Before and After Freedom: Lowcountry Narratives and Folklore

Before and After Freedom: Lowcountry Narratives and Folklore

by Nancy Rhyne

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Overview

In the late 1930s the Writer's Project of the Works Progress Administration (WPA) began an undertaking to document the history and folklore of South Carolina as told by surviving slaves and their decedents. What was produced over the five-and-half-year project was an extensive collection-thousands of written pages-of African American folklore that had been passed down through generations and, until then, had never before been collected and published.

Before and After Freedom is a collection of authentic Lowcountry folklore as directly told to the WPA field workers and captured through their written reports. Southern author Nancy Rhyne has assembled a cross section of writing that gives the reader an understanding of the stories and superstitions embraced by generations of former slaves and their families. Along with WPA reports, Rhyne also has added stories from personal interviews and detailed research. From former slaves to Charleston's social elite and the state's first governors, this is a diverse collection of tales, but all of them reveal a character and nature that is true to the South Carolina Lowcountry.

Product Details

ISBN-13: 9781540203915
Publisher: Arcadia Publishing SC
Publication date: 10/01/2005
Pages: 98
Product dimensions: 6.00(w) x 9.00(h) x 0.25(d)

Read an Excerpt

The Spirits of Hagley

It was in the summer of 1918 that I underwent an experience that was destined to change my life. I didn't have a shadow of a doubt that spirits make an earthly appearance now and then.

I never remember having any fear of supernatural beings and like most people, I thought that spirits were merely products of an over-wrought imagination. The things I saw that summer demonstrated very plainly that I was wrong.

At the time, I was engaged in carrying passengers between Pawleys Island and the ferry landing at Hagley Plantation, on the Waccamaw Neck. I used a large automobile and made the trip several times a day. Often, a party of young people who were working in Georgetown would hire a gasoline launch after the ferry had made its last trip, and I would meet them at Hagley at 11:00 pm.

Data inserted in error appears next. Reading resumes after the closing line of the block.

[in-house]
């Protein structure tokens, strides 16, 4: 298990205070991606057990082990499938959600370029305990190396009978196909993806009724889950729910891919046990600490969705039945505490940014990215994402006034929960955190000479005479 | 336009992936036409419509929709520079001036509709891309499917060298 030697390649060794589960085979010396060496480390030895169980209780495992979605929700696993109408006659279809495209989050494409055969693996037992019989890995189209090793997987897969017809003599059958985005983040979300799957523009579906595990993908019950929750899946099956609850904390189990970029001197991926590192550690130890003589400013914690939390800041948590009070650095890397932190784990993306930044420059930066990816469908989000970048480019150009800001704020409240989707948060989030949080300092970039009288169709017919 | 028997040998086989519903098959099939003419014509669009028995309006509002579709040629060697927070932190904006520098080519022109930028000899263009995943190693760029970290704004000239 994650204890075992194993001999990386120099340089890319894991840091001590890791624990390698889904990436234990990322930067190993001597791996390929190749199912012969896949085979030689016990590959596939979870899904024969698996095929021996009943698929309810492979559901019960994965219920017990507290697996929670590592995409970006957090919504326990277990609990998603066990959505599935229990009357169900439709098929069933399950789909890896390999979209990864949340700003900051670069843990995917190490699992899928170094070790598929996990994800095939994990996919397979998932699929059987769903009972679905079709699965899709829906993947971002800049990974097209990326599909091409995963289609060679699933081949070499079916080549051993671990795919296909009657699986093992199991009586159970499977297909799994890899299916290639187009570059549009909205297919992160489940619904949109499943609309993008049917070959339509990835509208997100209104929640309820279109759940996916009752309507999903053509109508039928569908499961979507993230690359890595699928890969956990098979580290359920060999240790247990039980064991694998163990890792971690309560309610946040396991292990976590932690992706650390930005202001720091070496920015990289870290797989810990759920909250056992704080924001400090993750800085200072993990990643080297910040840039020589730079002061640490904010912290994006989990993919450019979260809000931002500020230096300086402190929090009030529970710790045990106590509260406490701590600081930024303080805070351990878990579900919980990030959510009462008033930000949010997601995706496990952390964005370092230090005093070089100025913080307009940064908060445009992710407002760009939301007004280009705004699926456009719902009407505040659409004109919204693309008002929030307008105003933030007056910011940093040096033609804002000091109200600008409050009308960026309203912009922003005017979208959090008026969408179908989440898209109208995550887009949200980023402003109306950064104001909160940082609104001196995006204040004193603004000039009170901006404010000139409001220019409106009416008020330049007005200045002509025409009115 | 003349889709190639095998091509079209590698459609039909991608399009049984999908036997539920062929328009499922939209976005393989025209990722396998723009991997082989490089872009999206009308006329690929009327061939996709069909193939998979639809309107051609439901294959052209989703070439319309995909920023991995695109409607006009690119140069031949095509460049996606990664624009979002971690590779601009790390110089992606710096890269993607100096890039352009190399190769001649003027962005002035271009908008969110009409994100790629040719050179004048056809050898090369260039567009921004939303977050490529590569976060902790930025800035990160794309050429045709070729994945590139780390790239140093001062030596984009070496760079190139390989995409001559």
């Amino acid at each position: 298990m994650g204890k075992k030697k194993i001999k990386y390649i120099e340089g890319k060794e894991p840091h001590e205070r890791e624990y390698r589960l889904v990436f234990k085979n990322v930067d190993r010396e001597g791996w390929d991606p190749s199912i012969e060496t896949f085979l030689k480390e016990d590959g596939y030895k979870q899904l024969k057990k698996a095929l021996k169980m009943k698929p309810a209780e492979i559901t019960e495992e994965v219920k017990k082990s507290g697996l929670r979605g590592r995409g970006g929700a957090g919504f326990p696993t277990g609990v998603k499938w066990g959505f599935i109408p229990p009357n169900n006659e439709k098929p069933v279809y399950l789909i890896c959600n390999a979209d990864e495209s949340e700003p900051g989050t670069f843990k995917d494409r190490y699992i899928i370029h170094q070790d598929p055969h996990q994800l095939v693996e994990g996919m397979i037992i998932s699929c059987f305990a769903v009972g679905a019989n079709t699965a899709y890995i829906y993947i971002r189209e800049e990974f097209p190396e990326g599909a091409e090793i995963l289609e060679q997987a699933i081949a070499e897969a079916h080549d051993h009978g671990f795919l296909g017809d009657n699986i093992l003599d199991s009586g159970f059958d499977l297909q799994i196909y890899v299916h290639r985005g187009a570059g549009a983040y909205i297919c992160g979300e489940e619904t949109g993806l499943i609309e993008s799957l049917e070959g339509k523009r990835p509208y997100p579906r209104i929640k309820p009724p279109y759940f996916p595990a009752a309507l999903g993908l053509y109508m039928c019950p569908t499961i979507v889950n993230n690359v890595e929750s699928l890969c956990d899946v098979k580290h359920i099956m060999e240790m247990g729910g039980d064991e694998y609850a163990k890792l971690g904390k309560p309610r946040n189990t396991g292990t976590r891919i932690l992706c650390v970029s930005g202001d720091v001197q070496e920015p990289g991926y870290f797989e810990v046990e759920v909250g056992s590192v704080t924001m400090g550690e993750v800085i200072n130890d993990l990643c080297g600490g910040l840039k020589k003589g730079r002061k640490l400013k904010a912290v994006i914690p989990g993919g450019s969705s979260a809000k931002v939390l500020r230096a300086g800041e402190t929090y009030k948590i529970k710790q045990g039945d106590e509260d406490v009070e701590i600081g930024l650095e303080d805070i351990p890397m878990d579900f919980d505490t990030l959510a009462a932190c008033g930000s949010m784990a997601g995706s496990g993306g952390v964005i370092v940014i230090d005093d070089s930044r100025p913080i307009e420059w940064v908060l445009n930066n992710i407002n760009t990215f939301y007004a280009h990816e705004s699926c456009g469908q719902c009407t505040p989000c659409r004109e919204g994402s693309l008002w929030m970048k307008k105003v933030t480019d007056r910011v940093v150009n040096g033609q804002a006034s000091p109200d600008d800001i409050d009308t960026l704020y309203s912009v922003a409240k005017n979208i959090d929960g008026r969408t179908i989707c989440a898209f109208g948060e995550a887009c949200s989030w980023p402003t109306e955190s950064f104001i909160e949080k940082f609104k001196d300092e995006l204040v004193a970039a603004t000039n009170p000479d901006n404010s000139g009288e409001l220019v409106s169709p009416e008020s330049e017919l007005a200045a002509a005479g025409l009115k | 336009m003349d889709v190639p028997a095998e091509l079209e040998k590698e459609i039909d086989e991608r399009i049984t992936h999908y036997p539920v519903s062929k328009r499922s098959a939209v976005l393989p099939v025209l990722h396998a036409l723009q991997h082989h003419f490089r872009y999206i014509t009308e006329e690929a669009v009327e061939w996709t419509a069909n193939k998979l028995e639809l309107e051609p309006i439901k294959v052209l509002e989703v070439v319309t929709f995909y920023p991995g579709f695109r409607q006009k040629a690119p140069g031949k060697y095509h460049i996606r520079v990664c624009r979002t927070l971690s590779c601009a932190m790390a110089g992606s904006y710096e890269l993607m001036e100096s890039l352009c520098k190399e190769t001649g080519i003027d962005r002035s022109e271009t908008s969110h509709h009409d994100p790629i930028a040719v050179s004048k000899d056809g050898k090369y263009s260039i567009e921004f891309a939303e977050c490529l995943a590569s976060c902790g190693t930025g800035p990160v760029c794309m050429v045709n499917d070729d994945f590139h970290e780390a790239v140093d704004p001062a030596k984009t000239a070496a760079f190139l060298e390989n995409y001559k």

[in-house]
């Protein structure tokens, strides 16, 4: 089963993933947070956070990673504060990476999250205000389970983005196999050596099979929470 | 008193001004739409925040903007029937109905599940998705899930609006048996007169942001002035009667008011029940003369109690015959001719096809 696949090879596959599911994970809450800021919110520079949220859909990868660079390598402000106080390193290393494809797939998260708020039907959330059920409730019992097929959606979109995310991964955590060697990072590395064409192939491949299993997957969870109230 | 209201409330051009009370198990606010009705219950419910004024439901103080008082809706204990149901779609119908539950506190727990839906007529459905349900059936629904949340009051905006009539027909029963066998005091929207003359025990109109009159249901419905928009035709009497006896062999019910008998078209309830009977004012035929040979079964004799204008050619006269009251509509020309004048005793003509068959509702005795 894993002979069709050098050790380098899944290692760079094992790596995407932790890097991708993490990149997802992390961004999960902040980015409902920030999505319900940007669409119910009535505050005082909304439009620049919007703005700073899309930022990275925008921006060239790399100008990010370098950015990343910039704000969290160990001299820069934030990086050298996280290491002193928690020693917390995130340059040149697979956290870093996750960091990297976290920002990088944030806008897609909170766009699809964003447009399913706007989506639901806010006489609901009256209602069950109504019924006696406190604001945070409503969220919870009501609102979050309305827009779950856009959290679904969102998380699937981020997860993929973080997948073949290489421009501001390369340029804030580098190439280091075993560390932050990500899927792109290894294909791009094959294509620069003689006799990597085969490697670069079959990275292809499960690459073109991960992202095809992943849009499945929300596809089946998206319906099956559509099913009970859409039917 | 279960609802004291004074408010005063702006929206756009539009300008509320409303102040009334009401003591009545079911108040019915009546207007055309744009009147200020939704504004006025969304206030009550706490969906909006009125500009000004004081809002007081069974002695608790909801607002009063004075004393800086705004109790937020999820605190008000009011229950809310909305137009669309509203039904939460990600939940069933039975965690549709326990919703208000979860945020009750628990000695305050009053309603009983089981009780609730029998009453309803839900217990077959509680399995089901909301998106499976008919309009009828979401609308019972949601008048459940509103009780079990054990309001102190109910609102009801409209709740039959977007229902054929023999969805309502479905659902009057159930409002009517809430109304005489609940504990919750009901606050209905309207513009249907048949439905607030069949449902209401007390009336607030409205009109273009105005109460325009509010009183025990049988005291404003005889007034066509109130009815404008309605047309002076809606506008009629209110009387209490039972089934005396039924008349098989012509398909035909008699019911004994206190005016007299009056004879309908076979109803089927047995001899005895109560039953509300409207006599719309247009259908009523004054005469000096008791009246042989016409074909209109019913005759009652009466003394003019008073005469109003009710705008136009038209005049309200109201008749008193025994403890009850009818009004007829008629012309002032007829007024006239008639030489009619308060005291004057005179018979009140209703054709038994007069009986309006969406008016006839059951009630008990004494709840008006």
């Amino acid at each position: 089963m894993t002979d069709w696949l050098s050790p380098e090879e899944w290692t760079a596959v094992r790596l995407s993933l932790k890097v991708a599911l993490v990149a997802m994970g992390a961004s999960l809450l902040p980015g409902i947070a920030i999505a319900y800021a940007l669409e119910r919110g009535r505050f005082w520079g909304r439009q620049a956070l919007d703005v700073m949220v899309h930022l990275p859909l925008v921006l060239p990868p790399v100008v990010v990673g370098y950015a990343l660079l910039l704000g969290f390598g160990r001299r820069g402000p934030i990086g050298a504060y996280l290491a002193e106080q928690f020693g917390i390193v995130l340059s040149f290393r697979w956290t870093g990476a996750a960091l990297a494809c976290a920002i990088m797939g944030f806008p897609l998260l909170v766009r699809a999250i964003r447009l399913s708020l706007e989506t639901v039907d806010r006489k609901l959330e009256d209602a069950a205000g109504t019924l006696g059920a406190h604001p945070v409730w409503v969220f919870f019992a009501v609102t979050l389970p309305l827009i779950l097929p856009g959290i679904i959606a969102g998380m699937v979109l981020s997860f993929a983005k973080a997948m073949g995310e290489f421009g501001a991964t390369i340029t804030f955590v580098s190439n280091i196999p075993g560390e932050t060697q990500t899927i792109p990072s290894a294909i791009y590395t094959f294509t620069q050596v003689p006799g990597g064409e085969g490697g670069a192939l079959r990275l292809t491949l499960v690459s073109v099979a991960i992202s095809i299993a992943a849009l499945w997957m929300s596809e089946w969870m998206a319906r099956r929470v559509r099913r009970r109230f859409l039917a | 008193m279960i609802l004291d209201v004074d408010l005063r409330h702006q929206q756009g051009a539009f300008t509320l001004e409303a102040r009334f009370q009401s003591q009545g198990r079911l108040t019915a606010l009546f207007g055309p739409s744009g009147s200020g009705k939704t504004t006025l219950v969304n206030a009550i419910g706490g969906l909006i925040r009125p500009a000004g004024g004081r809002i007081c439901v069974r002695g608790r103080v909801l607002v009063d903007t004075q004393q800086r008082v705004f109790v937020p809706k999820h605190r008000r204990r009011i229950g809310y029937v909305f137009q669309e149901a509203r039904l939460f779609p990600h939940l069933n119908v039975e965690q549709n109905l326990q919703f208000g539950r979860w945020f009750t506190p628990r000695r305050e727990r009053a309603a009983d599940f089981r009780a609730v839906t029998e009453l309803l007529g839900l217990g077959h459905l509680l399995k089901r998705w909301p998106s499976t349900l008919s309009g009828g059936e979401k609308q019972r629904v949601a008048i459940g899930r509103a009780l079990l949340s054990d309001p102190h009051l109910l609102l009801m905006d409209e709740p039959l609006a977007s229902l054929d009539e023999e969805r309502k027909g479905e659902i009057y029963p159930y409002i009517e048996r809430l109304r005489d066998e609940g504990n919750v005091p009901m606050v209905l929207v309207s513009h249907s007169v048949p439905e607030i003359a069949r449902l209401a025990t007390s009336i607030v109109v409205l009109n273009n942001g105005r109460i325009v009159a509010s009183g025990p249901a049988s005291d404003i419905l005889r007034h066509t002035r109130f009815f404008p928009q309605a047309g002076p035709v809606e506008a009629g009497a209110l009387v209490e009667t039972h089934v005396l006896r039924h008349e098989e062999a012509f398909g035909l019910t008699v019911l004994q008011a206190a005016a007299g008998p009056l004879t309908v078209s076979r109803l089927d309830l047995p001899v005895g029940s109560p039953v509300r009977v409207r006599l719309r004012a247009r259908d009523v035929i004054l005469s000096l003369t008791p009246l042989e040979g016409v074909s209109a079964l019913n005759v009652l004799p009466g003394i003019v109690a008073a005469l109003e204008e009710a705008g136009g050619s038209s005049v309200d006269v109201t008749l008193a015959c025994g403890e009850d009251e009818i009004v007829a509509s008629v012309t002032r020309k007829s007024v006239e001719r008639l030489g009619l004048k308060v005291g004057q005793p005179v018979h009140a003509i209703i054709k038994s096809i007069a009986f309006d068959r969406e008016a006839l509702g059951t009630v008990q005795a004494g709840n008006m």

Reaching the ferry landing about a quarter to eleven, I thought I would stretch out on a piece of old canvas on the wharf and get a little rest before the boat arrived from the city. The moon was shining brightly, flooding the landscape with a soft glow and every object was plainly visible. The scene was a peaceful one, and a few minutes after I had made myself comfortable I fell asleep.

The dream that came to me that night was so vivid that I can remember every detail. I was standing with a crowd of people in front of the little church and it seemed that we were waiting for the bride and groom to emerge from the front door. Everyone was dressed in clothing of the Civil War period. I got the impression that peace had just been declared. Suddenly the bridal party appeared on the porch. The bride was a striking brunette, and the groom handsome blond.

The crowd rushed for theporch. A man dressed in a Confederate uniform dashed up to the clearing astride a horse that evidently had been running for hours. The figure dismounted and ran towards the place where the bride and groom were standing. When he reached the couple, the bride uttered a little cry and said, "It is too late. I have just married another." She said she waited three years and believed he had been killed in battle. The stranger said to the groom, "Well, I will fade out of the picture. It is the best solution." The groom answered, "No, if anyone must fade, I will be that one."